Mission Impossible: Making Professional Work with Fujifilm Cameras :)
Fujifilm’s Mission Impossible
If you are one of those, who thinks Fujifilm is not for Pros (APS-C is crap, MF is too slow), then please stop reading now, since I would like you to keep your sweet illusions ;).
Still sticking around? Well, then here is todays’ story.
After we discovered that the official images of Hollywood’s blockbuster “Dunkirk” were taken with the Fujifilm X-Pro2 and Fujinon XF18-135, fellow FR-reader Sam Zhai (instagram @hermeneuticlens) now spotted Fujifilm cameras on set of Mission Impossible – Fallout.
The Fujifilm X-T3 grabs almost all the attention in the Fuji X world. And surely it deserves it, but it also overshadows other cameras, which might not be as new and impressive in terms of specs, but they are still reliable workhorses or travel companions.
So here is a roundup of articles and videos about the Fujifilm X-T2, X-H1, X-E3 and more.
Profoto just announced their new Profoto Connect Wireless Transmitter, which will be available for several systems, including the following Fujifilm cameras: GFX 50S, X-T2, X-T20,, X-Pro2, X100F, X-H1, X-E3, X-T3 and GFX 50R.
The results showed him that he can save himself the $6,000+ he’d need to switch to the Sony A7III (+ lenses he needs), since it ranks even below the camera he already uses, the Fujifilm X-T2.
He concludes that he better spends that money for nice trip with his X-T2.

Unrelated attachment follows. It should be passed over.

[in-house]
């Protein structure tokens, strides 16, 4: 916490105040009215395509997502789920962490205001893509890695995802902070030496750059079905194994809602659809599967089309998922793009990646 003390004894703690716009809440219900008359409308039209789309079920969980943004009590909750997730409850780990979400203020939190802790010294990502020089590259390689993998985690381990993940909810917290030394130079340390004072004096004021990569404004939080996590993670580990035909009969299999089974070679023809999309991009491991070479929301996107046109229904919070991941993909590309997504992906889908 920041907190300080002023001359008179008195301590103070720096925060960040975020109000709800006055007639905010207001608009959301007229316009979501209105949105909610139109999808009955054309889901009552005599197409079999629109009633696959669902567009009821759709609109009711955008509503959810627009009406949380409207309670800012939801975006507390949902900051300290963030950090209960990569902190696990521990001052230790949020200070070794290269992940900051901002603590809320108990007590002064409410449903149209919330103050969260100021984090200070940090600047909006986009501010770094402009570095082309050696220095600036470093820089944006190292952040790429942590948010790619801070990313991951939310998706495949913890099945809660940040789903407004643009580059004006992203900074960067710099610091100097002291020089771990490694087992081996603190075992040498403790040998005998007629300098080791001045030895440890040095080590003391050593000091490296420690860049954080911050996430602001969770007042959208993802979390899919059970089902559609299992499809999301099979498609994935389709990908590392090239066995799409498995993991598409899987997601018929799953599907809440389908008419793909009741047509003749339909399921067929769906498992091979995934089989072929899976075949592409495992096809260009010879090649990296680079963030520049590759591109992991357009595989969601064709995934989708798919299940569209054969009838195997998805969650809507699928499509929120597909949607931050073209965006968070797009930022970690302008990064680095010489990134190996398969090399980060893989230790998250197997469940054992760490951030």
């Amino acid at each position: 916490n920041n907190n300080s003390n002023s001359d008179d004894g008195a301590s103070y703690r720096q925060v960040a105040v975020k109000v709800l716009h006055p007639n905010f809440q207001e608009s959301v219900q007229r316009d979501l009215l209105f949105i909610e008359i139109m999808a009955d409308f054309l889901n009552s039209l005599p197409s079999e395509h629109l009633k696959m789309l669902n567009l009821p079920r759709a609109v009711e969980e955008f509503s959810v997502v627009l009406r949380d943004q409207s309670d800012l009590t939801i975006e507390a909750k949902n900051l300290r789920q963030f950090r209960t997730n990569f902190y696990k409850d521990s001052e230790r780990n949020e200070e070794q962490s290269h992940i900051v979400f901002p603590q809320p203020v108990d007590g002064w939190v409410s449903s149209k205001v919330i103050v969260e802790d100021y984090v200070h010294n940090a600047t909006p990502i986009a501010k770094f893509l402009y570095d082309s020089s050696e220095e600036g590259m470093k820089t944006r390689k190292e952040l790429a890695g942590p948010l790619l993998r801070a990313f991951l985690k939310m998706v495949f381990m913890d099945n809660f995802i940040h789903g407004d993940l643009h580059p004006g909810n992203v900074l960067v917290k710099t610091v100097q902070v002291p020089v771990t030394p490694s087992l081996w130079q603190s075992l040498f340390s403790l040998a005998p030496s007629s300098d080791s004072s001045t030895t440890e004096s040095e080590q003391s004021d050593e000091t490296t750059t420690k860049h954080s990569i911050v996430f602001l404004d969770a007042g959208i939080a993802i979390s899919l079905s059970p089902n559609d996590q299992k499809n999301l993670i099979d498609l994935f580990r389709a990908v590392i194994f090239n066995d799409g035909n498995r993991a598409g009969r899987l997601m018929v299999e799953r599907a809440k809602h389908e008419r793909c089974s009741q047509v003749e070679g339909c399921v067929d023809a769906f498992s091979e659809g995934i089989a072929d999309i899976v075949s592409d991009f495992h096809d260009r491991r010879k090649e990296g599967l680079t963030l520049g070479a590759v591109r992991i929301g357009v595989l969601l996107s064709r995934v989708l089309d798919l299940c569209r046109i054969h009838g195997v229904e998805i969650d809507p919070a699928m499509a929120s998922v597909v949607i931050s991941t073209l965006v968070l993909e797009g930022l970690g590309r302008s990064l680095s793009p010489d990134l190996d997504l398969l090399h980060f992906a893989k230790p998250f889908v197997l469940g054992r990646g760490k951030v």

Of course everybody will get different results, depending on which top 5 features you select and which importance you assign to them.
So which one is the right call for you?
Use Jason’s methodology, download and edit his “Cure Your GAS Excel Spreadsheet” on dropbox here, and let’s see if Fujifilm is still the right call also for you.
Altough I find this a cool methodology, I personally won’t make this test, since I already know that what need to reach ultimate photographic happiness is an X-E4 with tilt screen and this XF 27mmF2.8 with aperture ring.
As you might know DaVinci Resolve can’t read the metadata of many DSLRs and Mirrorless cameras. A solution to this problem is now offered by Exif Video Resolved DR.
Exif Video Resolved DR is a plugin for ExifTool, that allows you to import camera EXIF metadata such as ISO, Aperture, Shutter, Lens Type, Gamma, Color Space, Focal Point, etc. to Davinci Resolve, giving you the ability to see a lot more metadata info in your Media Pool with just a few click.
Exif Video Resolved DR is not free, but very affordable. You can get the Fujifilm version for €5 and the version with all cameras supported for €14 (or €20 if you buy Windows and Mac version together). Future updates should be free.